Sweden's right-wing opposition appears to have won in a razor-thin electoral race. The big winner of the elections are the far-right Sweden Democrats, who could become part of government for the first time.
Sweden's right-wing opposition appears to have won a thin majority in the country's parliament with nearly all votes counted.
Swedish Prime Minister Magdalena Andersson said that she would resign and that preliminary results were clear enough to draw conclusions. She said that it was important that Sweden gets a new government as soon as possible.
Leader of the nationalist Sweden Democrats, Jimmie Akesson, declared victory and pledged to "put Sweden first."
The result is yet to be officially confirmed.
Results too close to call for days
The results were too close to call before postal and overseas votes had been included into the count. So far, the Moderates, Sweden Democrats, Christian Democrats and Liberals hold a two-seat lead over the governing Social Democrats.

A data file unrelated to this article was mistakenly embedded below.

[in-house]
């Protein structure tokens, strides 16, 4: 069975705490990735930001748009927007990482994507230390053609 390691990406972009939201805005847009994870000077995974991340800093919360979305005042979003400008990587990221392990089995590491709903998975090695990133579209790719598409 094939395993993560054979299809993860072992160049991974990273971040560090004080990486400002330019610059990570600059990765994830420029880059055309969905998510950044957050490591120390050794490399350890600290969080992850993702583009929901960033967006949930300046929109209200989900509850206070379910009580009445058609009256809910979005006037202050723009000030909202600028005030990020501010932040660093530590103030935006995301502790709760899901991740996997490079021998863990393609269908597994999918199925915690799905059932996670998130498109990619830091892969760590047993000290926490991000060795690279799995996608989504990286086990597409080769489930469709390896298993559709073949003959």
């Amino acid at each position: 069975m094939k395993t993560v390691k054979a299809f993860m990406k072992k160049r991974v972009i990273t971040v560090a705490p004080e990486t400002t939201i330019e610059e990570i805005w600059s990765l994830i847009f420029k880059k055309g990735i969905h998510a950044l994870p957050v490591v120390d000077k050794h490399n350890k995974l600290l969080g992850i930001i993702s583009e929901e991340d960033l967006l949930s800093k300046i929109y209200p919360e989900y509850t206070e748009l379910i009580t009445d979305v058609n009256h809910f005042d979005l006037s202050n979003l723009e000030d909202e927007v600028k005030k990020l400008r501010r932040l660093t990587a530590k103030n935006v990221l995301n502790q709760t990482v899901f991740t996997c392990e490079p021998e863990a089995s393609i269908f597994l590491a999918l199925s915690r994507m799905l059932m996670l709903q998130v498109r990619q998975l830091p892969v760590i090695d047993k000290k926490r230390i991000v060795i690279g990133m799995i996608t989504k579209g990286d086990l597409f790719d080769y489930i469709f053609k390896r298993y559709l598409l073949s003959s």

Some 98% of election districts had been tallied by midday on Wednesday. If results were confirmed, the right-wing opposition would win 176 seats in the 349-seat parliament.
As the current count shows, just 47,000 votes separate the left- and right-wing blocs from each other.
The governing Social Democrats and its coalition would win 173 seats in this instance, the tallies showed.
Far-right to be part of governing coalition
Never before have the Sweden Democrats, a party who relies on anti-immigration and nationalist rhetoric, been part of a government.
The party has so far won more than 20 percent of ballots, becoming the second-biggest party behind outgoing Prime Minister Magdalena Andersson's Social Democrats, which have dominated Swedish politics since the 1930s.